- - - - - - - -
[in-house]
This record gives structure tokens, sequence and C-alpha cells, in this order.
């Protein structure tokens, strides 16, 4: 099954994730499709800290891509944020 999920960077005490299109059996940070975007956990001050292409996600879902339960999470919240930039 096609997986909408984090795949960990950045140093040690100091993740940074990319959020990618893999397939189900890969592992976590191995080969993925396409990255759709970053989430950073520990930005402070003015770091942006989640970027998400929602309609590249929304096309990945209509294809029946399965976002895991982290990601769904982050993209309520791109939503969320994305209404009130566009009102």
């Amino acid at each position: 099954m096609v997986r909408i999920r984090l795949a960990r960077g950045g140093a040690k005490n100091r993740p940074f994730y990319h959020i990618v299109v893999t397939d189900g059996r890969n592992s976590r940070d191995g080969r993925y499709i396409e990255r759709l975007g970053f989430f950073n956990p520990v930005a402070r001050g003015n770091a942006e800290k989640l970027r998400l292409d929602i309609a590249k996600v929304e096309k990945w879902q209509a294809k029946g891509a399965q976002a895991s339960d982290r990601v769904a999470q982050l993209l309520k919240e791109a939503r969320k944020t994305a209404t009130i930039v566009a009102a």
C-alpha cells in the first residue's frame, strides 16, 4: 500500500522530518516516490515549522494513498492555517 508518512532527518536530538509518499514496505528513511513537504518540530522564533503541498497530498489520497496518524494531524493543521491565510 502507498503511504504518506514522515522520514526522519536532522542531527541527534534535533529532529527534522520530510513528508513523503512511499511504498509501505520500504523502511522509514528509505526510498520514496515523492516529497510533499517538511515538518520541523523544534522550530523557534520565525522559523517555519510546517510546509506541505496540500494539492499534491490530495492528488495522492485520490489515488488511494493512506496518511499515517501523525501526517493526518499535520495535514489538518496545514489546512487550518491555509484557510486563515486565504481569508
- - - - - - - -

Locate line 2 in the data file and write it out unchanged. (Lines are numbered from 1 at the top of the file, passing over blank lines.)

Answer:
This record gives structure tokens, sequence and C-alpha cells, in this order.